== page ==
The version of the song was sung by Yaakov Rotenberg and recorded by Gila Flam in Israel in 1985. Rotenberg recalls this song being performed in the Revue Theater in Łódź.

Yiddish Transliteration

Ikh bin an inteligent
 
Verse 1:
Ikh bin an inteligentl,
Ikh es nisht mit dem hentl,
Oyb ir vilt a documentl,
Tsayg ikh aykh dus bald.
Ikh fil mikh du posvoysku,
Ikh es kokletn koloyske,
In ikh shray gevalt!
 
Refrain:
Oy, halt mir s’tepl!
S’tepl halt mir!
In di kartofl,
Oykh bashmalts mir!
Vus toyg mir glikn,
In di rayes shtipn,
Vus toyg mir zupn,
Oy, zup,zup!
 
Verse 2:
Es tsit mikh shoyn shtark baym mugn,
Di fis viln mir nisht trugn,
Az es hengt a ratsie in di rayn
Dan ver ikh shoyn gesint.
Di zup is haynt mit knokhn,
S’iz yom-tov in der vokhns,
Men tut arayn ale tsores brekhn
In men zingt azoy:
 
Refrain:
Halt mir s’tepl …
 

English Translation

Verse 1:
I’m an intellectual,
I won’t eat with my hand,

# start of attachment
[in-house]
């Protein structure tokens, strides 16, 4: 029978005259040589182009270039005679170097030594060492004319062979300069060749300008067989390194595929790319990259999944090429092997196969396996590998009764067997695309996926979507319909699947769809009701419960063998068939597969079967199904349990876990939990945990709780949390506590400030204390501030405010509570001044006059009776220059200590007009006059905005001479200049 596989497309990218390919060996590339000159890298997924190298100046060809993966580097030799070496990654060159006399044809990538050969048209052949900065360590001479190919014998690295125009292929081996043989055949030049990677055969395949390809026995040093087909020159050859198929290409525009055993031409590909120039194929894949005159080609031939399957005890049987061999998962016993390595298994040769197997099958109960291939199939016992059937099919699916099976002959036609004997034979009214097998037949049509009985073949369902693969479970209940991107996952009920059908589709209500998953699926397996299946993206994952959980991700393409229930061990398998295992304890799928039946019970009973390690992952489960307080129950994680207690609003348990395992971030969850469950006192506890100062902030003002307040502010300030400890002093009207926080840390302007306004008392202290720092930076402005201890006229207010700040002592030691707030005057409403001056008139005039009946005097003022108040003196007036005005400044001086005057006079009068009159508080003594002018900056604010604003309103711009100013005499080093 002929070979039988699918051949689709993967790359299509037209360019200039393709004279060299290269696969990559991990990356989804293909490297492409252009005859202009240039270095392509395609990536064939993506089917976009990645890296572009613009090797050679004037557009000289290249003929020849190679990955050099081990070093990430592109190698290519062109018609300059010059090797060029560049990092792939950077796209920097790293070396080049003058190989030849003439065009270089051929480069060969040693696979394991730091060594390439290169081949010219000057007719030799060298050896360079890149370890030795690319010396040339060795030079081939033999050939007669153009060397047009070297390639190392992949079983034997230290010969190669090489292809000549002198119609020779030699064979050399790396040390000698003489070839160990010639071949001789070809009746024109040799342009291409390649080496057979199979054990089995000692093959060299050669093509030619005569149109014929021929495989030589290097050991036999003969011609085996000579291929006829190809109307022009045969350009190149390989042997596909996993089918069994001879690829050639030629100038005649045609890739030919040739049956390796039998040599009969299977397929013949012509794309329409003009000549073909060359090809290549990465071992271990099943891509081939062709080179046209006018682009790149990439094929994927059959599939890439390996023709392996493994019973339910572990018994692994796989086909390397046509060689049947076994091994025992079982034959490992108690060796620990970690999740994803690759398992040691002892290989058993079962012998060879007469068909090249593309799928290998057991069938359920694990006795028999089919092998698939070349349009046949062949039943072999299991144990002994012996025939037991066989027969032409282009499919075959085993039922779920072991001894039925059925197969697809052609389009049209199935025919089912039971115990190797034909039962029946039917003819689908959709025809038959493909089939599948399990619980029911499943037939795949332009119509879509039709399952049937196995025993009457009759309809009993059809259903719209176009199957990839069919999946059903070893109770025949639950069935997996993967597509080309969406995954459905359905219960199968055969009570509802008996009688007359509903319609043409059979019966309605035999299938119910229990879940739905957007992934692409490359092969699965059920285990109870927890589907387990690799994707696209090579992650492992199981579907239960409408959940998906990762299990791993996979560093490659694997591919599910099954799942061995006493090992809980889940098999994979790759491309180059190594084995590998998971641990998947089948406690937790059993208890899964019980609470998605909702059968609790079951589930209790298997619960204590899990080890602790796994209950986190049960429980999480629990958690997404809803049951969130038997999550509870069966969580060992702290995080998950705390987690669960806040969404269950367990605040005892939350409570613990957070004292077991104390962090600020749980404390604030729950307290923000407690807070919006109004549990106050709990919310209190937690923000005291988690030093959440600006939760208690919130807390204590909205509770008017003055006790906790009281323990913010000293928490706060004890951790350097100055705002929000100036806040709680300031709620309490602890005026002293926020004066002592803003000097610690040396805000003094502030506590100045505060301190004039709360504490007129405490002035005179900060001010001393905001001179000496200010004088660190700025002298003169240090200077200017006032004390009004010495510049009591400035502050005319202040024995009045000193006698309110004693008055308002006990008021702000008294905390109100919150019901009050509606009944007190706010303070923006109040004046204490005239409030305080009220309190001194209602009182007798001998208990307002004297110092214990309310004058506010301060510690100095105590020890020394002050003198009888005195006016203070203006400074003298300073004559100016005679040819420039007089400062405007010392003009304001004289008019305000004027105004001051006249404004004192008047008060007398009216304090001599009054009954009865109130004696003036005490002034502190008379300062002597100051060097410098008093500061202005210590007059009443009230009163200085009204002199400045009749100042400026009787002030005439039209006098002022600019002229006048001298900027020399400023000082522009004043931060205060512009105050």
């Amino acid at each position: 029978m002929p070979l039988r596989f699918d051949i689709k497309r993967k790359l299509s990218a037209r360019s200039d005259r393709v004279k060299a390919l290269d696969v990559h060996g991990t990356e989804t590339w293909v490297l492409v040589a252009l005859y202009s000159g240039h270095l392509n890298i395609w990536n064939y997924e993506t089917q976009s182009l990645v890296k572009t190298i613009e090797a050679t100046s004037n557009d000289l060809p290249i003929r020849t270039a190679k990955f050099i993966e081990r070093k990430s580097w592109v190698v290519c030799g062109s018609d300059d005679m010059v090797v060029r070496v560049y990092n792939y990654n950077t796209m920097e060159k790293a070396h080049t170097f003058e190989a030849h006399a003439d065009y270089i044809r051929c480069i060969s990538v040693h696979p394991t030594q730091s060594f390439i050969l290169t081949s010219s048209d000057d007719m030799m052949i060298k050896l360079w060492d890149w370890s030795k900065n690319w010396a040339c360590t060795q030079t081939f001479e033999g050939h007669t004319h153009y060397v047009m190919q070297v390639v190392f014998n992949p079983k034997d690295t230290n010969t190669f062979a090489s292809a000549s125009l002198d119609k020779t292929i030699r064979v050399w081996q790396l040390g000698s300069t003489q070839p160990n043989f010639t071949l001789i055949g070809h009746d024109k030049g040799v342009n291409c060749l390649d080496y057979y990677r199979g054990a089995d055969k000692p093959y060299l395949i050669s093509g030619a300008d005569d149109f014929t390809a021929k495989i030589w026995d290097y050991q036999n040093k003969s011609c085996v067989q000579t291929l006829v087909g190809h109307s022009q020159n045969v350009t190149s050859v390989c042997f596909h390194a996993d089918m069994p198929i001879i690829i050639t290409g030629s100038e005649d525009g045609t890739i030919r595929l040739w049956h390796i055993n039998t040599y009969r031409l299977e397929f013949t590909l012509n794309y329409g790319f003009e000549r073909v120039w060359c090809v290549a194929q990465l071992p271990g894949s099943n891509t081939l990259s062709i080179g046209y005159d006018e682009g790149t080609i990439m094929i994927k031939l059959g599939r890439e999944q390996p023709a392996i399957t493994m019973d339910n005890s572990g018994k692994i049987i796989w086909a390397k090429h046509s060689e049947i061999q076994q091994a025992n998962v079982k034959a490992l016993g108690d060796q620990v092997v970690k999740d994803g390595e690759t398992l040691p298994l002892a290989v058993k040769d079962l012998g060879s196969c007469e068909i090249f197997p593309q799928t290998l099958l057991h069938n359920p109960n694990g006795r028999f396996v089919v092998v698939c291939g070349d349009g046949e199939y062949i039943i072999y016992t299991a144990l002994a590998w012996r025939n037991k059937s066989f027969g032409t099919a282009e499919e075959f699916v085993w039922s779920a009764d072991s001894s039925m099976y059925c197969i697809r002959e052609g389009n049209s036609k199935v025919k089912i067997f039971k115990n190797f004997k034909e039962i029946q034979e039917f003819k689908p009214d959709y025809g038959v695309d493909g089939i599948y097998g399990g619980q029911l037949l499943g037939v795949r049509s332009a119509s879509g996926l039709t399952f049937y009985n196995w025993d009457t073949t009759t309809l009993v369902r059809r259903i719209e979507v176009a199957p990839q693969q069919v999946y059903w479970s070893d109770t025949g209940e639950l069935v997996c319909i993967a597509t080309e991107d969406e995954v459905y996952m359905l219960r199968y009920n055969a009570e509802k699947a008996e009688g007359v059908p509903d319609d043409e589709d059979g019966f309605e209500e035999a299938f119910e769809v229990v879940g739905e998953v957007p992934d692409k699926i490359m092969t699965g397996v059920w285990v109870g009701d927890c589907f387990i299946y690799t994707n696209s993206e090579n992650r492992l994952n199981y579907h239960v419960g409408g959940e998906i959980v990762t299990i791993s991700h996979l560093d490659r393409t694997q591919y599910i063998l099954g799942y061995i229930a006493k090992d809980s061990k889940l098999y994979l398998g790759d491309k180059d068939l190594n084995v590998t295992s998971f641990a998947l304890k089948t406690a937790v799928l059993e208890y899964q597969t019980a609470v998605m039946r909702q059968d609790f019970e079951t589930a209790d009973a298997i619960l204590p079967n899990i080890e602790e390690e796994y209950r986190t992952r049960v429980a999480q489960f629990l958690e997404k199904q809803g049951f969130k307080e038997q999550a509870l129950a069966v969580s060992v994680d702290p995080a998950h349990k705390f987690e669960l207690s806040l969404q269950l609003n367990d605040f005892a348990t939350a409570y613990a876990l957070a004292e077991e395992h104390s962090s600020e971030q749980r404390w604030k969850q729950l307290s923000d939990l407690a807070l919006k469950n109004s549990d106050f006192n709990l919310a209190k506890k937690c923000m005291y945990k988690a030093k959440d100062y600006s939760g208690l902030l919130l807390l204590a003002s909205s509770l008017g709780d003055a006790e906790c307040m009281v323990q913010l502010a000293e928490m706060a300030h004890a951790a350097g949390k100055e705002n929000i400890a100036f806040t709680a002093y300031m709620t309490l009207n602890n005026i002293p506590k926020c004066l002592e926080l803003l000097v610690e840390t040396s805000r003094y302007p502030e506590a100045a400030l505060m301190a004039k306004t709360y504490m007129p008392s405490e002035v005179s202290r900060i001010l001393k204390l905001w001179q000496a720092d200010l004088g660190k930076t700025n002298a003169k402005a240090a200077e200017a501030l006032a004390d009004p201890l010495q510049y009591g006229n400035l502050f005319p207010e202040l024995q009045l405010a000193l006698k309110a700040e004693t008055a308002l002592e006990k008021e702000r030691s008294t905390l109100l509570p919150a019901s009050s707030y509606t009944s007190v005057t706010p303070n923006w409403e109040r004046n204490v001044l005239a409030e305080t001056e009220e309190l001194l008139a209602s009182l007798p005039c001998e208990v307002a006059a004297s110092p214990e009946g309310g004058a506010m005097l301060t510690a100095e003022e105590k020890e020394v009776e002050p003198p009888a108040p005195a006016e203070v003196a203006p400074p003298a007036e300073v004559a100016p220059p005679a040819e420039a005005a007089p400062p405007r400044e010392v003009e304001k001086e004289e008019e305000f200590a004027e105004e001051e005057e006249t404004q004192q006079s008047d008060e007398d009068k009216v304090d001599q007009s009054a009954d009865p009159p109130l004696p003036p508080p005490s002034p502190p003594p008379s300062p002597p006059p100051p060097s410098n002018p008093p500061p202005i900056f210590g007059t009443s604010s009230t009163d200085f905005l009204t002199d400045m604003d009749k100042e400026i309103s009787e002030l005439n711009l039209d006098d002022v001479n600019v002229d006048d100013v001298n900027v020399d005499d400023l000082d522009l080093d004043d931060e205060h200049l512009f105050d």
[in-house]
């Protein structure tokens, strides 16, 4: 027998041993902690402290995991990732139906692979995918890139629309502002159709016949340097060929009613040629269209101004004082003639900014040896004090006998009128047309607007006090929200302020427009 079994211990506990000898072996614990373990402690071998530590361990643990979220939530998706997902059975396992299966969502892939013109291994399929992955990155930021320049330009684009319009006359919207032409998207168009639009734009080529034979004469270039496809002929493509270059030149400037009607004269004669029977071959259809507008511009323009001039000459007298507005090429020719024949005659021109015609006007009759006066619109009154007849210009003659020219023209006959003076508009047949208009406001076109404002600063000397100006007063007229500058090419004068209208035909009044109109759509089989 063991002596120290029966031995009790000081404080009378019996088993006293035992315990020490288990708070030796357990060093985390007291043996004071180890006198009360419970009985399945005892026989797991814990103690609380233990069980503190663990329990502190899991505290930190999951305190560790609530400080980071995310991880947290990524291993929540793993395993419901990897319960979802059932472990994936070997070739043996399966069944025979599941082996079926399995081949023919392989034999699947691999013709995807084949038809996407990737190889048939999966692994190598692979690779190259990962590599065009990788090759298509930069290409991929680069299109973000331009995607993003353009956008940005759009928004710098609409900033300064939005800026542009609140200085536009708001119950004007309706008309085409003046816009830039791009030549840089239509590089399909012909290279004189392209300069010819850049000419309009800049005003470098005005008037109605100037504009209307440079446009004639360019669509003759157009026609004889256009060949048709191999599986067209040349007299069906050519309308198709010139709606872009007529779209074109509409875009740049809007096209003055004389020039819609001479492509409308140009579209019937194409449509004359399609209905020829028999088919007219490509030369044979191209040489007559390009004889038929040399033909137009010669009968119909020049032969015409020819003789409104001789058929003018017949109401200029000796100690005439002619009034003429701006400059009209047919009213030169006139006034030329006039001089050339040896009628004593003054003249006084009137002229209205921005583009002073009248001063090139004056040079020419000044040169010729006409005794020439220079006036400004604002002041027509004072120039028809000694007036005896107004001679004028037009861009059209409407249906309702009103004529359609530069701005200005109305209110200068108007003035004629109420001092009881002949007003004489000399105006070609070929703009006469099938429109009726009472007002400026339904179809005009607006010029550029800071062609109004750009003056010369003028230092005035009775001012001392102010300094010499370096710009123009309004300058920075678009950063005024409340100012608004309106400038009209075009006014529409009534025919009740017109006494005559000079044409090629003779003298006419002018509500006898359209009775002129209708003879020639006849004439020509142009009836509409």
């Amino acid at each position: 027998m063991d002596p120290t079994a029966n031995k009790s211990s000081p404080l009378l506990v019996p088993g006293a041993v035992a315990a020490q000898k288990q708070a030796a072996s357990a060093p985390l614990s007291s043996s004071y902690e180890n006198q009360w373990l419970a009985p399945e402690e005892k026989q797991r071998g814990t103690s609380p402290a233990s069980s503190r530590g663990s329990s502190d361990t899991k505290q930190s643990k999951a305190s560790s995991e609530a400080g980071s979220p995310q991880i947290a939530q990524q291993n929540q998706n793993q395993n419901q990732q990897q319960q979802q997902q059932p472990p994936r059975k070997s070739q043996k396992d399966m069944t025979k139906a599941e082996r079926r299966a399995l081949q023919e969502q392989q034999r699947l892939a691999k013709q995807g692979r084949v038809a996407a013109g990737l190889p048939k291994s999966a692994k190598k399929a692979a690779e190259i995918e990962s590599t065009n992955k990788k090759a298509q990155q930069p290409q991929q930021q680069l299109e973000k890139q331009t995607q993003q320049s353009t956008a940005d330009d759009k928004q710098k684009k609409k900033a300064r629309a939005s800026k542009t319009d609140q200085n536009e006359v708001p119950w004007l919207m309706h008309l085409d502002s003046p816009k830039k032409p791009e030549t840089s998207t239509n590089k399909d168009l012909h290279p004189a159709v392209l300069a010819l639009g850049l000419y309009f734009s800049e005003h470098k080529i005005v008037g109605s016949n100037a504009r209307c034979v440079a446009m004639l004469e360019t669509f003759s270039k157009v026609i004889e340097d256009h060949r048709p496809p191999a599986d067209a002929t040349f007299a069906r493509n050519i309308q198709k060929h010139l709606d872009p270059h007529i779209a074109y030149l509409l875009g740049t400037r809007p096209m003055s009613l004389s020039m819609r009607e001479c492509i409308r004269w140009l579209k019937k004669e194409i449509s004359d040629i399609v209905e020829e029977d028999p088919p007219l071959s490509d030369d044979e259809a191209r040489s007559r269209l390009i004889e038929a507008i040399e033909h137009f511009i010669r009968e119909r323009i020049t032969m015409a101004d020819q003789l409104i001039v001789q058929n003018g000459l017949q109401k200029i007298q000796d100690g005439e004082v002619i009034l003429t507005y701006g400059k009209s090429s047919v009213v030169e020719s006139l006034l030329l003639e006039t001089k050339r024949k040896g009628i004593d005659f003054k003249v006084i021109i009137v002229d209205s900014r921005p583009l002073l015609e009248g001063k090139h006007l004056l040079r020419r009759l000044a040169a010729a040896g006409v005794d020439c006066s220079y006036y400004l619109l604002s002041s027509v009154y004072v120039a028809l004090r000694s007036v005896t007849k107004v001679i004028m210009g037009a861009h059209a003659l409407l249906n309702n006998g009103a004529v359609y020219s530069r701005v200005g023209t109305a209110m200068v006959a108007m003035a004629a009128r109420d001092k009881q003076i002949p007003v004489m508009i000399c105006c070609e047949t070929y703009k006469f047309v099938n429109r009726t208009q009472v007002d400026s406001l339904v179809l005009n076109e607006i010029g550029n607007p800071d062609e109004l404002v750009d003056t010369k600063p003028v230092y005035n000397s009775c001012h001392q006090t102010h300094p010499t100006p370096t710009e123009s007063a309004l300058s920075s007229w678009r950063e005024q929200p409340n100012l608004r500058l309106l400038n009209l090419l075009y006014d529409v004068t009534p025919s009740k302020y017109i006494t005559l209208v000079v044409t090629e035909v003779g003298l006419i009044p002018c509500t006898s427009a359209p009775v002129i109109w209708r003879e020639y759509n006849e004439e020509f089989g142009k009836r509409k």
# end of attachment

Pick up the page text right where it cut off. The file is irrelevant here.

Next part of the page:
But if you want to see a document,
I’ll show you right away.
I feel right at home here,
Eating my horseflesh meatballs,
Smothered with cologne,
And yet I scream 'gevalt!'

Refrain:
Oy, hold my bowl,
Hold my bowl!
As for the potatoes,
Spread them all over!
What luck I got,
Getting shoved in the lines,
What soup I got,
Oh! Soup, soup!

Verse 2:
My stomach is in agony,
My feet will carry me no more,
But if there’s a food ration waiting
Then I’m well again.
Today we have bone soup,
We’ll have a celebration,
So put all our troubles away,
And let’s sing along:

Refrain:
Oy, hold my bowl…

The song described the destiny of the 'little intellectual,' referring to the fate of every Jew in the ghetto, who daily faced pushing and shoving in long lines for the necessities of life.  The second verse conjures up a very realistic descriptions of hunger on the one hand, and lousy food on the other.  Accordingly, when the soup is made of bare bones, it becomes a cause for celebrations and singing. 

The song uses subtle irony and humour.  It was performed on stage to entertain a hungry audience.  The theatre was censored by Rumkowski and his people, so any criticism had to be veiled.